Correction, December 20, 2006: In an article in Tuesday's Xtreme section, the goal of the Butler High School mentoring program was incorrectly stated. The aim of the program is to decrease the school's freshmen retention rate by working with 275 of the 424 ninth grade students. A photo caption that ran with the story also incorrectly stated the grade of Shanell Cunningham. She is a junior at the school. The Chronicle regrets the errors. (Highlight changes)
The T-shirts say it all.
Embossed on the backs of crisp white crewnecks are the words of John Quincy Adams: "If your actions inspire others to dream more, learn more, do more and become more, you are a leader."
The 25 students in Butler High School's mentorship program, live that creed around lunch time on Tuesdays, Wednesdays and Thursdays.
That's when they work with some of the school's 275 freshmen on issues that are unique to high school. Drawing from lesson plans they created and from the perspective of fellow students who have been through similar situations, they reach out to their schoolmates.
"I wanted to do this because I wanted to be a role model to the freshmen," said Shont Gant, 18, a senior. "Many freshmen, they fall behind their classes and I didn't want the class of (2010) to be the same way. When I was a freshman, we had a lot of people to fall behind."
The program began this year at the suggestion of the school's administration and advisory board. The aim of the program is to decrease the school's freshmen retention rate by working with 275 of the 424 ninth grade students.
"We try to give them everything that they need to be successful throughout high school," said senior Dexter Dodd, 17. "We tutor them and just be there for them to let them know that there's someone they can talk to."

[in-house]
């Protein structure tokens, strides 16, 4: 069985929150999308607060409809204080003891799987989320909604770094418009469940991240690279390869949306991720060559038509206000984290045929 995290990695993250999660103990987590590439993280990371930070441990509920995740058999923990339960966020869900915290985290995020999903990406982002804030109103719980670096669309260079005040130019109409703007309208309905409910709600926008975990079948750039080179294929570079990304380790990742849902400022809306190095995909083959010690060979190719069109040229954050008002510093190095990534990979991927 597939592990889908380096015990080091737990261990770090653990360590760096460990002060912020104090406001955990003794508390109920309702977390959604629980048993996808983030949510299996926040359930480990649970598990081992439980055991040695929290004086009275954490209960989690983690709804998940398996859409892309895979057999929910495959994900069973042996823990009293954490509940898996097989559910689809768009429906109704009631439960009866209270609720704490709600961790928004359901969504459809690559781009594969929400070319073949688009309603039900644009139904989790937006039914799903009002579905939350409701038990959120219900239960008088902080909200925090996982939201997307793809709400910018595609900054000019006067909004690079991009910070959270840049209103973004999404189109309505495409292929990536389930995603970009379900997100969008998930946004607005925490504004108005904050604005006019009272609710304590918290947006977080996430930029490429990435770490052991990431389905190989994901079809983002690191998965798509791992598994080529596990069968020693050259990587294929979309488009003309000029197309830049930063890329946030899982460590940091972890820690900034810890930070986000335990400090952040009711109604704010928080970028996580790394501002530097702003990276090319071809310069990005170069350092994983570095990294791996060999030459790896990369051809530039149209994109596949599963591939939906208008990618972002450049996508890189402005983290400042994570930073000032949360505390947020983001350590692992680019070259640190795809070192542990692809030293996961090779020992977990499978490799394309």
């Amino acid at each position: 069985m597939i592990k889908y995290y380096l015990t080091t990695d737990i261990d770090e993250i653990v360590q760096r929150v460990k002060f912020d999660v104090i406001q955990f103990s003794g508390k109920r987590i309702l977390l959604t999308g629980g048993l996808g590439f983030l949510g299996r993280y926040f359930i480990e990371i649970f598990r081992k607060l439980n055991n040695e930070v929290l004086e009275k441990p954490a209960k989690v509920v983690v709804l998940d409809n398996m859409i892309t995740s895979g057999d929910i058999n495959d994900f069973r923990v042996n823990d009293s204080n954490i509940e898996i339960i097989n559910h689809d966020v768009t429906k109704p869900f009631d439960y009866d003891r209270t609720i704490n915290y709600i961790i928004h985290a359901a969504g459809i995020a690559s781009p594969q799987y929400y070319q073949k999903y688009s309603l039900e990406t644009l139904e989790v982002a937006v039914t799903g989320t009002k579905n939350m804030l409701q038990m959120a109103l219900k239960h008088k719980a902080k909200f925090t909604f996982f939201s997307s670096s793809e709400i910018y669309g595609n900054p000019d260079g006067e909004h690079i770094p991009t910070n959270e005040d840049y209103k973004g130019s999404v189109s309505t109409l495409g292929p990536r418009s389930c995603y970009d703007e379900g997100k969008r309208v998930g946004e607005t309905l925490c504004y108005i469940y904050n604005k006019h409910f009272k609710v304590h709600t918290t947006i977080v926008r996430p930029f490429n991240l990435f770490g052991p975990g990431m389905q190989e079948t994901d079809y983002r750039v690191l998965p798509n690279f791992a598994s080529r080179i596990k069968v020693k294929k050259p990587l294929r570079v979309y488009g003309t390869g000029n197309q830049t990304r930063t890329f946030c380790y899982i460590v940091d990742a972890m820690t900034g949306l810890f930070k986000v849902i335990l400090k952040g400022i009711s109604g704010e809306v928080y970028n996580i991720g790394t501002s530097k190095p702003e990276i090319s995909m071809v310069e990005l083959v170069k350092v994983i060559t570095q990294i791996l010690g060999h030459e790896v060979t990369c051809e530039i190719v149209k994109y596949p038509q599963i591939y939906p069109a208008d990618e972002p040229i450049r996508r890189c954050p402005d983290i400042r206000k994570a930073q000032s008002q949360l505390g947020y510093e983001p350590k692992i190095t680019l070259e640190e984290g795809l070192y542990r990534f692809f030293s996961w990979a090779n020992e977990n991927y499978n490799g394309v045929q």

Mentor Ashley Lee said she didn't get that as a freshman.
"When I was in ninth grade, I had to figure it out on my own," she said. "But to have a senior to help you, you're not alone and that just helps."
It also helps that the mentors have been where their freshmen counterparts have been, said mentor Krystle Smith, 17, a senior.
"We talk to them like we know what they're going through," she said. "And we talk to them about subjects that we've been through."
The students appreciate that type of give-and-take, freshman Tiffany Miller said.
"We can relate to them," she said. "They have a sense of humor. They teach us but they're fun, too."
Chiquita Polite, the mentoring adviser and language arts department teacher, said she's been pleased with how giving her student mentors have been.
"Our motto is 'Each one, reach one,'" she said. "I really appreciate my mentors for their dedication and the daily sacrifices they make in order to continue to educate and inspire their mentees."
It's paying off one student at a time.
"I've really changed a lot with them helping me," said freshman Joanne Carver, 14, "Whatever they find out that you need, they'll help you through it."
Reach Kamille Bostick at (706) 823-3223 or email@example.com.
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